Poem 2 (Insecurities)

The Woman:

v 5 I am dark (likely tanned due to working in the sun- not pampered)

but beautiful (healthy self-esteem)

daughters of Jerusalem (she is now speaking to the pampered women who would look down on her)

like the tents of Qedar, like the curtains of Solomon (she compares herself to 2 powerful, respected groups)

v 6 Don’t look at me, because I am swarthy (dark) because the sun scorched me.

She is speaking to the other woman and hoping for understanding/ compassion/ empathy. There is no indication re: whether, or not, they respond positively. The implication is that they should show understanding.

My mother’s sons (implies a different father- 2nd marriage?) were angry with me.

She may have rejected their advances. Remember during this time half-siblings married- think Sarah and Abraham.

They made me guard/ work the vineyards,

but my vineyard I did not guard/ tend.

While vineyard can refer to sexuality, here is it likely an actual vineyard as she becomes tan when working it. She has not taken care of herself. She is also associated with the laboring/ farm class.

Note that brothers are supposed to protect sisters and arrange for their marriages. These brothers did not indicating she does not come from a supportive, wonderful family.

Poem 3 (Time Together)

The Woman:

v 7 Tell me, one whom my soul loves, Where will you graze?

Where will you make your flocks lie down at noon?

(She does not like being separated from him.)

Why should I be like a veiled woman (prostitute/ having to hide her identity- remember Tamar wore veils when she posed as a prostitute with Judah),

around the flocks of your companions?

She does not like the social taboos that do not allow a wife to be with her husband while he is out with the flocks, but do allow prostitutes. She feels it is stupid that she, who rightfully belongs as a wife, has to be circumspect and stay away. She wants to be near him, by his side and there is an implication that this is where she belongs. The social taboos make no sense.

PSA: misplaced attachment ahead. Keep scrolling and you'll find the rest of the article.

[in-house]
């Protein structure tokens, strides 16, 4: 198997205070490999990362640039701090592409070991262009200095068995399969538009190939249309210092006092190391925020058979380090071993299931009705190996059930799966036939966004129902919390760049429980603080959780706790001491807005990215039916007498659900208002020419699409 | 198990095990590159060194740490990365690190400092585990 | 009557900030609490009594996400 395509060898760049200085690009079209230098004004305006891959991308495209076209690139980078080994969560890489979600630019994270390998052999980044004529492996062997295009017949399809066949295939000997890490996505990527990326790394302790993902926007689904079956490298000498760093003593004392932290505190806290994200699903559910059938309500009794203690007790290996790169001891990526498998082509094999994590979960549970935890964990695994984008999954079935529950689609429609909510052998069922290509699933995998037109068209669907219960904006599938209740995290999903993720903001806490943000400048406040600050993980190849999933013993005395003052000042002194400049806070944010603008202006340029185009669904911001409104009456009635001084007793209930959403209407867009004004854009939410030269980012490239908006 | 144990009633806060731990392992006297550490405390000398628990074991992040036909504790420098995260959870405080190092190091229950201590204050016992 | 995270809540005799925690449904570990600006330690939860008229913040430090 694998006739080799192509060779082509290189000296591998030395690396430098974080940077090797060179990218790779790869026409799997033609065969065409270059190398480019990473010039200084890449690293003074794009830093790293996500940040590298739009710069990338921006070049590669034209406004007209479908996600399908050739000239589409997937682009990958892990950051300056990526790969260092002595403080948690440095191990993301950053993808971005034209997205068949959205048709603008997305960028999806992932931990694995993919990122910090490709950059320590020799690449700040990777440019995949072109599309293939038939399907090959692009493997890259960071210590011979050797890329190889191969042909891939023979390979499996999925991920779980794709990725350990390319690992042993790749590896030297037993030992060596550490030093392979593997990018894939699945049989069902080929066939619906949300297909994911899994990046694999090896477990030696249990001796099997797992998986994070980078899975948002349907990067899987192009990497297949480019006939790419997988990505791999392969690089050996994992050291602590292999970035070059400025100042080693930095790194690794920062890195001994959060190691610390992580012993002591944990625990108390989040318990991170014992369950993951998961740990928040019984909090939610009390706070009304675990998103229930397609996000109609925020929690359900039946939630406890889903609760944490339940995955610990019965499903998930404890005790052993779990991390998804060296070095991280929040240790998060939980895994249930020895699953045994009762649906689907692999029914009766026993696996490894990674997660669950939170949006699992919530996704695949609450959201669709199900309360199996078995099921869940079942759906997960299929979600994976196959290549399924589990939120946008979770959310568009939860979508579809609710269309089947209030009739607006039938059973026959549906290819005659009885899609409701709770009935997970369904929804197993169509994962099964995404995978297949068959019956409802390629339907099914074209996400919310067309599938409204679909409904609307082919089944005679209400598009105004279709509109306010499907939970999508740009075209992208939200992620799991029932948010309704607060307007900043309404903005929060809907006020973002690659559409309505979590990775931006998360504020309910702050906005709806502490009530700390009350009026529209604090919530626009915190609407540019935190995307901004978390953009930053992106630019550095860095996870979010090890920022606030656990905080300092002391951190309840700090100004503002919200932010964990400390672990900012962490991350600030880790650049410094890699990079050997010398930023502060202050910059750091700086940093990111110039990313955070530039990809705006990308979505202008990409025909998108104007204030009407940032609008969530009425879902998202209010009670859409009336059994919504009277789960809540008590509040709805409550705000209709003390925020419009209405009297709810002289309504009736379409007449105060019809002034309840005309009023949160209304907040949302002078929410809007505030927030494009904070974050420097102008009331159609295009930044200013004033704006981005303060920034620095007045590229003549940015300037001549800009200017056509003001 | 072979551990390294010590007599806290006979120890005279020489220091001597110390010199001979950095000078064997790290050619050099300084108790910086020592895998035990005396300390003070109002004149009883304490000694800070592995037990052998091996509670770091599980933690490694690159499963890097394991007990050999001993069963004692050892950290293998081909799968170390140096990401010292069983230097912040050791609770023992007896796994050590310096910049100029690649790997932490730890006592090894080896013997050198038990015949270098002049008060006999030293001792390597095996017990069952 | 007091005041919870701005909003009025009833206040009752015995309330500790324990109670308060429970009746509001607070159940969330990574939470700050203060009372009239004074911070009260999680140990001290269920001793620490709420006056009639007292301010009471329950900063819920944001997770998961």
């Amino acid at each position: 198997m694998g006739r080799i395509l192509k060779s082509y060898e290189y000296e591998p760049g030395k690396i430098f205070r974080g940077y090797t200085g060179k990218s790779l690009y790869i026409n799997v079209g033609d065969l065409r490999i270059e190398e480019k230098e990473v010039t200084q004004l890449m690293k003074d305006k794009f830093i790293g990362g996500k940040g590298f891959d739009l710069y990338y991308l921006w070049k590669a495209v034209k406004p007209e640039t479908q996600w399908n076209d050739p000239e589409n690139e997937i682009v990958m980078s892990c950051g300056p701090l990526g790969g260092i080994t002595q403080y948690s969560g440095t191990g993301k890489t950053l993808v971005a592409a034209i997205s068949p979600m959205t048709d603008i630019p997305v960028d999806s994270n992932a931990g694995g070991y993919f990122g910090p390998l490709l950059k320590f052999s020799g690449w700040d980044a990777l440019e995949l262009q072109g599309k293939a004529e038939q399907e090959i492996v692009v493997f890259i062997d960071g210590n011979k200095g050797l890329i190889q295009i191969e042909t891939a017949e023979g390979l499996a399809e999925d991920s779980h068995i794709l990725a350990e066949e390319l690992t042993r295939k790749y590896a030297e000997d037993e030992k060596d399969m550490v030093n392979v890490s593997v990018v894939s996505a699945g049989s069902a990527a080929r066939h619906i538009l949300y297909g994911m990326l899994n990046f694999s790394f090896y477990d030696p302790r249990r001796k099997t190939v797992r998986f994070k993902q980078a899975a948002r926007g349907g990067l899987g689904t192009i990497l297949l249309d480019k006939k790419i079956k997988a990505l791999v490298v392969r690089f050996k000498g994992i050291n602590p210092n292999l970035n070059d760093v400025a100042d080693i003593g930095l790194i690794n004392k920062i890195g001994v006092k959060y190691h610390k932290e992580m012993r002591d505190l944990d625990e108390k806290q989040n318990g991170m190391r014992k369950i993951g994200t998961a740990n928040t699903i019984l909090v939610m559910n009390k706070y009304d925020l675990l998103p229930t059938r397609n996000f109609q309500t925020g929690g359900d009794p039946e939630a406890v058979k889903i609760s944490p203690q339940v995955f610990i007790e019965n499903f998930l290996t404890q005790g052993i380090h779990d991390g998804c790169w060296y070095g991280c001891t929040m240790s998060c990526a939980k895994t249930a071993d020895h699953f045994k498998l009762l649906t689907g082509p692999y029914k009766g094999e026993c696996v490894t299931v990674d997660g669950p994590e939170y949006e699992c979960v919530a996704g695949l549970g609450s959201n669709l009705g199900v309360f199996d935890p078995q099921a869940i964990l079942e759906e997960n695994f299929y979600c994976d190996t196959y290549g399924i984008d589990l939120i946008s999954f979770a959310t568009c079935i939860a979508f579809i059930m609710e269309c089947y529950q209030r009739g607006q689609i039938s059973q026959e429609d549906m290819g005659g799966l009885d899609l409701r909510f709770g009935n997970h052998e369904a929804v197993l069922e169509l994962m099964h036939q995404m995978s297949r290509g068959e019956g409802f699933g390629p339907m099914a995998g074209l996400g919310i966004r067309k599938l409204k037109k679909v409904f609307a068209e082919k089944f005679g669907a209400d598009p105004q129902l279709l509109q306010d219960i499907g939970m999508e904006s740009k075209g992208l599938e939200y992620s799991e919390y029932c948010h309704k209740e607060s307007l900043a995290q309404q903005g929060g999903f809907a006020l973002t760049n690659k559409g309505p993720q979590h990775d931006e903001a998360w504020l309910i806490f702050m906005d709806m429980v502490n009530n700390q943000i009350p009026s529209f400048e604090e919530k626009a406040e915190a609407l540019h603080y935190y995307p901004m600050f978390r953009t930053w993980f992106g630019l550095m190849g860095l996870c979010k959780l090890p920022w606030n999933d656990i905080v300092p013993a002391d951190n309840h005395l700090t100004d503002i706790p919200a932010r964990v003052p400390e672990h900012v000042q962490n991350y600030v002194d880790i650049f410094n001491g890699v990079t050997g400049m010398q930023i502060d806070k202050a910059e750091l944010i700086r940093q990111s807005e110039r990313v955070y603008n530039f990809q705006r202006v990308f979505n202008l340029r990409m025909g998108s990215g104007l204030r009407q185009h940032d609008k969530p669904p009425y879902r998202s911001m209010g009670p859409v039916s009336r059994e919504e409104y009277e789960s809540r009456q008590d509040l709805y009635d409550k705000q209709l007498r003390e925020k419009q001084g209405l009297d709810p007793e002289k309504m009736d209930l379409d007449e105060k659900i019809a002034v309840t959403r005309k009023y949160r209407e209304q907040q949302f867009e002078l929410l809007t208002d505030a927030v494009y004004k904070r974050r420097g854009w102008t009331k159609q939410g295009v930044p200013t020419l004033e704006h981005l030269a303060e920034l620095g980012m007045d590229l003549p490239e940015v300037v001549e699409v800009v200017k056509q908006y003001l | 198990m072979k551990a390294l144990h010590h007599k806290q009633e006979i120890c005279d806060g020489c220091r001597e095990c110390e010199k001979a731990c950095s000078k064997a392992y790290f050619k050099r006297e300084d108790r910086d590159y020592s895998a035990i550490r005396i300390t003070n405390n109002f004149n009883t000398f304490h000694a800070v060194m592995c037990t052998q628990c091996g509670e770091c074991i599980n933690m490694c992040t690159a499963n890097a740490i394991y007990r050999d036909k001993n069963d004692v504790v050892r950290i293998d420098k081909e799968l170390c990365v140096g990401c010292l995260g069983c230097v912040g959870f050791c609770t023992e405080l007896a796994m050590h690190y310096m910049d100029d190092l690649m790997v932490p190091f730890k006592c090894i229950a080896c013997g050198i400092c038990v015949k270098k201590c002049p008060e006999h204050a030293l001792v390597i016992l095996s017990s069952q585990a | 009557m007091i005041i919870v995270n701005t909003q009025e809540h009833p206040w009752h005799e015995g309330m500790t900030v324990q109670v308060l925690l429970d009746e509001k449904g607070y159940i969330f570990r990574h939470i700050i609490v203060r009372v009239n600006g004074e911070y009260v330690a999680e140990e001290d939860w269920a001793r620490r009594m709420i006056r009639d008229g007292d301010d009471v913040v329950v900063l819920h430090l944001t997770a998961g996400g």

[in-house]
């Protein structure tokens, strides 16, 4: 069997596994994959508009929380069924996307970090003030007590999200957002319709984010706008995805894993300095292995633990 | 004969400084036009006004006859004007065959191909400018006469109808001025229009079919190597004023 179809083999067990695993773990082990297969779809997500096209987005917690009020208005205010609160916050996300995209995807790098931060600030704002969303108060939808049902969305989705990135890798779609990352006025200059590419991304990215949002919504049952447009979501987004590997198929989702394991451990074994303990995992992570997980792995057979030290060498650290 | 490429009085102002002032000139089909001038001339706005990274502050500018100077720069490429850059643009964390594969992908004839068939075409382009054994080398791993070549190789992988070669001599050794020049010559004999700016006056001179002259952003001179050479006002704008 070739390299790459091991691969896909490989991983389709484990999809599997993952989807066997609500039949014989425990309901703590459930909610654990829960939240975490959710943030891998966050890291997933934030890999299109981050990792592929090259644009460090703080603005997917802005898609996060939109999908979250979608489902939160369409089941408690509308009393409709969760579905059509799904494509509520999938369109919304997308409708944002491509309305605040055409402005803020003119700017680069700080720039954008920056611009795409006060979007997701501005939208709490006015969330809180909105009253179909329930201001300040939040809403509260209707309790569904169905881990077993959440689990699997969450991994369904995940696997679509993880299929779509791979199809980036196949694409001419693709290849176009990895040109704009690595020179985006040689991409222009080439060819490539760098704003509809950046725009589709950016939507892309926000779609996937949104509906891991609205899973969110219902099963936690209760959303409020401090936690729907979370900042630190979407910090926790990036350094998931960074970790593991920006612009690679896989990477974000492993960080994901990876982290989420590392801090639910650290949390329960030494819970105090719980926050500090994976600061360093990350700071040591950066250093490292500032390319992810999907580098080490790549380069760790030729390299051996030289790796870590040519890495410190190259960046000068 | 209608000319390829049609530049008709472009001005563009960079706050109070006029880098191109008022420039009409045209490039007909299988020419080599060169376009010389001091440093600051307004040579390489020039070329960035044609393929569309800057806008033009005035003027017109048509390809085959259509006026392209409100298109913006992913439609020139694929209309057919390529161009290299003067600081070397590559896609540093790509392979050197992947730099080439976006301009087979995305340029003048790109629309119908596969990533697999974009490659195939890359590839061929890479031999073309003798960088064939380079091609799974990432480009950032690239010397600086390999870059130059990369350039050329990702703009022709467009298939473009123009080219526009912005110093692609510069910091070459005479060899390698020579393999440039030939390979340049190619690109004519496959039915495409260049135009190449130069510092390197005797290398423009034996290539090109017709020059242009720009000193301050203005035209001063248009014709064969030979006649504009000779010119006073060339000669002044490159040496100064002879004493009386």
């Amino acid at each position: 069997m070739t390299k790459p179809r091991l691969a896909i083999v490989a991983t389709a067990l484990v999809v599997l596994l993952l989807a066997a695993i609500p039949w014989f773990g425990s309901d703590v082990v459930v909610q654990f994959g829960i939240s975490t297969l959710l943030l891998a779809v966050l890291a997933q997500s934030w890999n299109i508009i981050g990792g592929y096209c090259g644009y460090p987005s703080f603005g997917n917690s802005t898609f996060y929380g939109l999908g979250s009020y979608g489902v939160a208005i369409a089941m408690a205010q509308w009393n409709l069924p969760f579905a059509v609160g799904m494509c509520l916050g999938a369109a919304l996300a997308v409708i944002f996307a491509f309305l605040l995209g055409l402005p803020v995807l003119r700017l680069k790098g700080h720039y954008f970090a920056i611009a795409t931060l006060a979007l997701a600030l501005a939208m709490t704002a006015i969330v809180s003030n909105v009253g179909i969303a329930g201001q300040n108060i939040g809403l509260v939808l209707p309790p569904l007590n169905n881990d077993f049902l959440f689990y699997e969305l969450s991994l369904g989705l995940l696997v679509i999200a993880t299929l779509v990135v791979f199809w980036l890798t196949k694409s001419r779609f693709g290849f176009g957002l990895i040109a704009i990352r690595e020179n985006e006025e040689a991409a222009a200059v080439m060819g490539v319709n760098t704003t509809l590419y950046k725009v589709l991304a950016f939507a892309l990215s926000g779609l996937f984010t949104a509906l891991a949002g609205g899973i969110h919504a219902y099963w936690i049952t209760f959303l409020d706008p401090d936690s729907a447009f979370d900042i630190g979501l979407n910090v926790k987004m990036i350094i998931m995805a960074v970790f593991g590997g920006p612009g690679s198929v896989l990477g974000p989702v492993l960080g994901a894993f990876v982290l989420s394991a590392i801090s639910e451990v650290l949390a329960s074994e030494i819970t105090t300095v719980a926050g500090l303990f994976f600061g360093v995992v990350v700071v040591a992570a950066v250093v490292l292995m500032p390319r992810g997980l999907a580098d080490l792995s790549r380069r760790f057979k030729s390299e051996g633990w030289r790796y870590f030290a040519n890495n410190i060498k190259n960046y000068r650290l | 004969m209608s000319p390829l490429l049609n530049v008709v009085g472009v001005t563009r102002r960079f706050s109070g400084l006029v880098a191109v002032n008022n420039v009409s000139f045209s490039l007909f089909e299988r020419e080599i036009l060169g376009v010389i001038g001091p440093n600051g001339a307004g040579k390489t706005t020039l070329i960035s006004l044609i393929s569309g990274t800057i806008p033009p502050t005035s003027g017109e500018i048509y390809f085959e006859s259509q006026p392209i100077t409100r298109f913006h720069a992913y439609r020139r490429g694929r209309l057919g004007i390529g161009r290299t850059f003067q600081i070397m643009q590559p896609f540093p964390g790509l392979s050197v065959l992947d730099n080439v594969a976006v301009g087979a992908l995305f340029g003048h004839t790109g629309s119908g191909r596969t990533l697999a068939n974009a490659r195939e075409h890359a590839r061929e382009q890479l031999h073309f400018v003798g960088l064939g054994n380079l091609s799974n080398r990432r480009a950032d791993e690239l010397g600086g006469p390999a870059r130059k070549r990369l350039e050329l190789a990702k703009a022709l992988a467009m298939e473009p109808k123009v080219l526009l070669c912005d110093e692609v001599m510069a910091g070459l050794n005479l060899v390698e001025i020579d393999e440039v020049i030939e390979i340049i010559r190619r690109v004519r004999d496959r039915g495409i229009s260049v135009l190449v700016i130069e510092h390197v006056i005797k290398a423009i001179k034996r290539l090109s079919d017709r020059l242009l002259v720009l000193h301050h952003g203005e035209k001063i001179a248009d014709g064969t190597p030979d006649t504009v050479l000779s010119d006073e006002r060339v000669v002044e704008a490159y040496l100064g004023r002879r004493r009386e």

The Man:

v 8 If you do not know, most beautiful of women (compliment),

follow the tracks of the sheep,

and feed your young goats by the dwellings of the shepherds.

The man too, wants to be with her. He tells her to bring her goats so that she appears to be a shepherdess (like Rebekah and Zipporah) so she does not appear to be inappropriate. He is guarding her honor (like Boaz does for Ruth) while figuring out how to be with her.

Also take note of how many verbal compliments are contained in this Song. This indicates that love is fragile, and much verbal affirmation is a good, perhaps necessary, thing.

Poem 4 (Compliments and Gifts)

Remember- compliments change with time…. Not all women want to be called a ‘mare.’

The Man:

v 9 To a mare among Pharoah’s chariots (strong, powerful, beautiful, sleek, opulent)

I liken you, my darling. (note the term of endearment)

Typically stallions, not mares, drove the chariots. This could be saying she is as good as any man, an equal, in his eyes. There is another theory however. There was a battle strategy where a mare in heat was sent amongst the enemy’s chariots to distract their stallions. He may be saying she is very distracting to him.

v 10 Your cheeks are lovely between earings, your neck with a necklace.

This implies she has been given gifts of jewelry- come things do not change!

v 11 Earings of gold we will make for you along with studs of silver.

Given her background, she likely does not have a lot of jewelry. He will give her the things she desires.

Poem 5 (The Cuddle)

The Woman

v12 While the king is on his couch, my nard gives off its scent.

She is aroused by him.

v 13 My lover is to me a sachet of myrrh, lodging between my breasts.

The imagery of smell implies they are close to each other. She is likely lying with him, with his head on her bossom.

v 14 A cluster of henna blossoms is my lover to me in the vineyards of En-Gedi.

En-gedi is a beautiful oasis surrounded by desolate land.

Poem 6 (Compliments)

The Man:

v 15 Behold, you are beautiful, my darling.

You are beautiful; your eyes are doves.

Note the repetitive compliments and term of endearment.

We have no clue what aspect of the dove her eyes would be (though there are guesses), but it does sound better than being compared to a mare these days!

The Woman:

v 16 You are beautiful my lover, so lovely; our bed is verdant!